The History of Black-Owned Businesses

Nothing has exemplified the struggle to achieve the American dream than the Black experience. From the first slave ship until the present day, every generation of African-Americans has had to fight injustice and survival. As we know from contemporary movement Black Lives Matter, which organized as a reaction to police brutality and systematic oppression, we know we have plenty of work to do before the ‘promised land’ has been reached. The bravery and determination of black resistance, from slave rebellions to bus boycotts to contemporary demonstrations, has dismantled laws and implemented civil rights.


Yet the journey from slave to CEO is far from over, with racial prevalence in business as persistent as ever. The notion of an African-American with power and money has always been the greatest threat to white supremacy and thus has been met with violent suppression, and this fear continues to this day.


The historic oppression of African-Americans who have tried to succeed in business and the reasons why the fear of the successful black man has been so prevalent will be outlined in this article. We shall explore how these resistances have led to modern America and the slow dismantling of barriers for African-Americans in business.

The necessity of modern movements has proven the extent of contemporary racism and discrimination

While black mobility has forged new roads to allow the embarking of new avenues, we cannot simply celebrate those who paved the way without reminding ourselves of those who still are restricted from taking even the first step to empowerment. The American journey can still be a bleak picture for African Americans. To find out why, let’s go to the roots, the birth of black capitalism.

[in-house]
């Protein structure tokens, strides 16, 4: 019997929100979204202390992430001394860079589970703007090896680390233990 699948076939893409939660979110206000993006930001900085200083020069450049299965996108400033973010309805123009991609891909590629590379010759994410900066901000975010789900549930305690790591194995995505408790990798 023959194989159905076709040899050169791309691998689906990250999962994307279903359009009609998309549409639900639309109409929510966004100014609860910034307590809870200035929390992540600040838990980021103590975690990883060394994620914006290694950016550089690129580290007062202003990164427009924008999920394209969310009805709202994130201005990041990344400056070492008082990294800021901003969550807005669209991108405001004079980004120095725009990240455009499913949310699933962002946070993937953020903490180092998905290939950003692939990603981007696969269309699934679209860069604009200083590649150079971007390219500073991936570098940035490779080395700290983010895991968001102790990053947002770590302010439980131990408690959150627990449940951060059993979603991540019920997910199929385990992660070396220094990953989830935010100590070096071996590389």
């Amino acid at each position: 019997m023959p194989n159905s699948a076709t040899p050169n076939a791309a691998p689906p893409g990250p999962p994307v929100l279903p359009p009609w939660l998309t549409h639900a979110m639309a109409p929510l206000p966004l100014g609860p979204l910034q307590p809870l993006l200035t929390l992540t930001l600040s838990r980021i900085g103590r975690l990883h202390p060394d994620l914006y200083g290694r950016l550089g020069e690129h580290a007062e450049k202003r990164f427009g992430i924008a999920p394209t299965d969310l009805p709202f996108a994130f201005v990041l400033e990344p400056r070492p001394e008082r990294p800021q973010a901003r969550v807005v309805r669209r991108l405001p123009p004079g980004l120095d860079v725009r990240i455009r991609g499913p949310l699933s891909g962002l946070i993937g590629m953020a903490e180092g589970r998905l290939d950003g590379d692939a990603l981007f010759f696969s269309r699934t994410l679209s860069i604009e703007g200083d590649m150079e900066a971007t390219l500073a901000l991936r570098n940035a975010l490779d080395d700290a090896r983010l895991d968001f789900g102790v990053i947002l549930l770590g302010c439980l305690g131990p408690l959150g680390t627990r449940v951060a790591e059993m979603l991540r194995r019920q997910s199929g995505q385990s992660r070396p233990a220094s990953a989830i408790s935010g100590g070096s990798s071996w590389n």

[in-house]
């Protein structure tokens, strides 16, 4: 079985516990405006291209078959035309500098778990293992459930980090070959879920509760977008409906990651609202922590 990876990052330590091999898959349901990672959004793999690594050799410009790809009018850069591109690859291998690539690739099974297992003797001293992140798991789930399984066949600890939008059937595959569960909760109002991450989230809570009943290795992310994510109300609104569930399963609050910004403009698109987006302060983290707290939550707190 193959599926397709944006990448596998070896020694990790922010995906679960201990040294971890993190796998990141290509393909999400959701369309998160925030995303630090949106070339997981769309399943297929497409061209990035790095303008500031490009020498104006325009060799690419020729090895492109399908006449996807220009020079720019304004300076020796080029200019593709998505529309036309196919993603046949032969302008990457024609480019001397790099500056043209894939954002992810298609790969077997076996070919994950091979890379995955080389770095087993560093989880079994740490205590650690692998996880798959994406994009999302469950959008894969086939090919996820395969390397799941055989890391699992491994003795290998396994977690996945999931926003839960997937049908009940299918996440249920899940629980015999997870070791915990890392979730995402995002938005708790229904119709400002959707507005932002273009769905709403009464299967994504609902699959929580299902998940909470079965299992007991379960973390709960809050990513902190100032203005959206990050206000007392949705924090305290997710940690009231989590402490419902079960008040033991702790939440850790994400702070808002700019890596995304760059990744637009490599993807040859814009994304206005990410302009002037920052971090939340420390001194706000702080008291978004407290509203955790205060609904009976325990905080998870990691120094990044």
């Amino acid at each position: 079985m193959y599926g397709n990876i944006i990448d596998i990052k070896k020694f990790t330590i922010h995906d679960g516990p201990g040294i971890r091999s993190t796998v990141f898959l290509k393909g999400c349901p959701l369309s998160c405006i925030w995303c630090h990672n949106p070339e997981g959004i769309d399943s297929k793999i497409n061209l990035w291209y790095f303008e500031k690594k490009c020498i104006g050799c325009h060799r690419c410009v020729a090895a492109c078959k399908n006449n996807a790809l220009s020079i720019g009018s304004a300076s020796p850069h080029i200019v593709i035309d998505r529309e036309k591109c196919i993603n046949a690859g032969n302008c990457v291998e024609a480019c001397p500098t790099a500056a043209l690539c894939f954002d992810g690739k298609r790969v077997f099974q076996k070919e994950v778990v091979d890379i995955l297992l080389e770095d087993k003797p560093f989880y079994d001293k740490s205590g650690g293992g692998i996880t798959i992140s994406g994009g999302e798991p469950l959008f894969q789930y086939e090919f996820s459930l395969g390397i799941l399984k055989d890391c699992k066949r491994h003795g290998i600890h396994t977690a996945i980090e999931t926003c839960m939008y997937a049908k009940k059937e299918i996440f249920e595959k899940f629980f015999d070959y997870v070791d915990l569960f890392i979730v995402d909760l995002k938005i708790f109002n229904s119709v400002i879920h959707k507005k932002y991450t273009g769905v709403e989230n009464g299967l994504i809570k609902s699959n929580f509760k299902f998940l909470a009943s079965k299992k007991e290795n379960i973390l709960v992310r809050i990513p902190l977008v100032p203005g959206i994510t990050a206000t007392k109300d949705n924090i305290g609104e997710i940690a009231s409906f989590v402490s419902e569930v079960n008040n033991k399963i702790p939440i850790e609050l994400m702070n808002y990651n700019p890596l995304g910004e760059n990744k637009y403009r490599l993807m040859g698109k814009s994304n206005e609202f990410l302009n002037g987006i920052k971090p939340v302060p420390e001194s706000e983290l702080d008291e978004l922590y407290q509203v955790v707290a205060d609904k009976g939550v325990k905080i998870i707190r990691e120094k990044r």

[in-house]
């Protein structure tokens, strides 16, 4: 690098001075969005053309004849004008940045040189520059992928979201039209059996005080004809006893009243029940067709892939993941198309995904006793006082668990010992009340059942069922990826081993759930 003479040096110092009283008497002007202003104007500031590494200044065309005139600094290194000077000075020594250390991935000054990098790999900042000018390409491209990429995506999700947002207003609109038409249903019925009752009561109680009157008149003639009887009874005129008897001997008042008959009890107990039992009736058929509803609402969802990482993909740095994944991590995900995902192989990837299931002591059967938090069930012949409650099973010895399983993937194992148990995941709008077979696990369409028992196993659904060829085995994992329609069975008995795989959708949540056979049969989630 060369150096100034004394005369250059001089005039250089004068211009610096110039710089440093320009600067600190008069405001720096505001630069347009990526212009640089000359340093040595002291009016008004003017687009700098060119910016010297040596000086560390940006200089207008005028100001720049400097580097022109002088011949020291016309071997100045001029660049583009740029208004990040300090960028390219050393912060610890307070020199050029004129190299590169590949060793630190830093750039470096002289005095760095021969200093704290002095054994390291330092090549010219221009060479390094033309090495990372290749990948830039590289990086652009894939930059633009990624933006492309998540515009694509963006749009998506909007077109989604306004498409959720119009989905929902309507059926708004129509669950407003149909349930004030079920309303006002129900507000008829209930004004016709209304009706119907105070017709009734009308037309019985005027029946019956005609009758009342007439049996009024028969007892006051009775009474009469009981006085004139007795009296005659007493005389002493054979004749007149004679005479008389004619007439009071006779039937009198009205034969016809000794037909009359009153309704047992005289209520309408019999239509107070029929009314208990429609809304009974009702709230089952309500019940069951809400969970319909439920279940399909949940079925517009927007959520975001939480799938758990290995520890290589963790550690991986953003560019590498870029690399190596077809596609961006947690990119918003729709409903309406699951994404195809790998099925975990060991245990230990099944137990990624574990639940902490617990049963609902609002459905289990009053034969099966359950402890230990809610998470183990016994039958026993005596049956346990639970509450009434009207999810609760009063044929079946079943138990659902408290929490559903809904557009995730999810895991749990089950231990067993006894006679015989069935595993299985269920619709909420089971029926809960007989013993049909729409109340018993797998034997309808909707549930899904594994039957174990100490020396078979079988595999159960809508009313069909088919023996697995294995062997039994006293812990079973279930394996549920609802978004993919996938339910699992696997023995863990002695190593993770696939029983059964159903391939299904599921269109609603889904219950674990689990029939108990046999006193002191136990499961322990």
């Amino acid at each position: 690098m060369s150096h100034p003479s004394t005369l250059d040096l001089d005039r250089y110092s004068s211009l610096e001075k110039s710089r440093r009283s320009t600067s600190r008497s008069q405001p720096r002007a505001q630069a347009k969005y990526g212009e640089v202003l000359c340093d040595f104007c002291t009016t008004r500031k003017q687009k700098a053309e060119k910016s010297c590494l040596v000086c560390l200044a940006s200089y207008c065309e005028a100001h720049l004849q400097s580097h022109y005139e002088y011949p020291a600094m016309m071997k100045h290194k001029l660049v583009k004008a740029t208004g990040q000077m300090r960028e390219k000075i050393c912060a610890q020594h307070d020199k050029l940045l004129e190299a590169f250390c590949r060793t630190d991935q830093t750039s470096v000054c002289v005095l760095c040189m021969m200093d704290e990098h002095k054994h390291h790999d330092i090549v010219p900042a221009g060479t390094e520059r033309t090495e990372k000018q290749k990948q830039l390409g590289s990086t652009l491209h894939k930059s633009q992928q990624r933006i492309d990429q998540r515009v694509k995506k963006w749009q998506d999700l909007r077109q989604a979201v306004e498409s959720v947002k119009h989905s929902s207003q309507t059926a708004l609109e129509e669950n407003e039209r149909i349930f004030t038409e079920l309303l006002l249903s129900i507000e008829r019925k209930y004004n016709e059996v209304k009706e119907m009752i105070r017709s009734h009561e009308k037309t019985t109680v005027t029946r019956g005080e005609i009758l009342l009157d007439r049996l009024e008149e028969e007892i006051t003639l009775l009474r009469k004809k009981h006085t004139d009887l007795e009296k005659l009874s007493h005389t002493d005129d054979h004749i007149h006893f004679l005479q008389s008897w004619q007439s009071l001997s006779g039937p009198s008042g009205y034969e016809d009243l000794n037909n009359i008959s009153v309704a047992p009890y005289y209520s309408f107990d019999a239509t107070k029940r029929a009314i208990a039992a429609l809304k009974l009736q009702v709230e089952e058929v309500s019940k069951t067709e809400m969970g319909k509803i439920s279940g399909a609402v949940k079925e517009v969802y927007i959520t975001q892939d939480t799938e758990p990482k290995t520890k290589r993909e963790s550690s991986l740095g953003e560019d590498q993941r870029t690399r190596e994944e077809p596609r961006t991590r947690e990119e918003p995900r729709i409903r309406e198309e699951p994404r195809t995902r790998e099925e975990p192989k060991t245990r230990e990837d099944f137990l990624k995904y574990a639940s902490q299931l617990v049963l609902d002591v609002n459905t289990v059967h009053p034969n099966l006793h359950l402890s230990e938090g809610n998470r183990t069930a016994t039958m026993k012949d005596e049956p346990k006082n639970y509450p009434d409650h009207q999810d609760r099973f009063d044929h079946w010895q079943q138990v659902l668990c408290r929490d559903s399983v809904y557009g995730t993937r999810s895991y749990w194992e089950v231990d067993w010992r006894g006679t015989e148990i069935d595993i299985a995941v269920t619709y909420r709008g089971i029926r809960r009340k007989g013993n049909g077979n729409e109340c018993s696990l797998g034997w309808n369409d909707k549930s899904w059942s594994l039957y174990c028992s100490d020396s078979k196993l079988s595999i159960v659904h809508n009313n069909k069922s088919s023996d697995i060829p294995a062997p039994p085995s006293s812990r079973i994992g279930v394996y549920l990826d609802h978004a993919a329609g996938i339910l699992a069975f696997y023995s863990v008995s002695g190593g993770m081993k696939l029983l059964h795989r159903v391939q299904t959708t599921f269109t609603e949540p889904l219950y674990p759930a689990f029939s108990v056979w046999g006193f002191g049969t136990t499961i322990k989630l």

The Birth of Black Capitalism

Support’s growing

Although the growth of black businesses has been steady rather than spectacular, in recent years there has been more substantial growth in the active support of black businesses. Modern innovations are helping to offset archaic practices. With apps such as The Nile List and Official Black Wallstreet, consumers can find black-led businesses which they can support. 


In 2020-21 the United States saw waves of racial unrest, sparked by the murder of George Floyd. It’s interesting that in the aftermath of this, June 2020 saw record high Google searches for ‘Black-owned businesses near me’ and smartphone restaurant discovery apps added features for discovering black-owned restaurants. Businesses on social media lists also saw significantly increased sales.


The mountain is tall, but we’ve never been better placed to climb it

Why this is important

The wealth gap in America today is shockingly large. When looking at the figures – white families having a median wealth 12 times greater than the average black family – without knowing the year it was recorded, one could naively assume that it was from 1921, not 2021. 


Having thriving businesses, equally represented by the diversity of America, we can help reduce these frightening figures. As reported by the University of Nevada, being a business owner “is a tangible pathway for African Americans to achieve economic parity and close the racial wealth gap.”


Another racial underpinning that’s still present in modern America is unemployment. Today, 6.6% of black Americans are unemployed, almost double the number of white Americans. By supporting black businesses, not only are we helping that individual, but the community whom they work in, and the gainful employment that that business provides. 


These are just a couple of examples as to why supporting black communities is to the benefit of us all, and an objective we should all have if we want the American dream to be a genuine aspiration for everyone.


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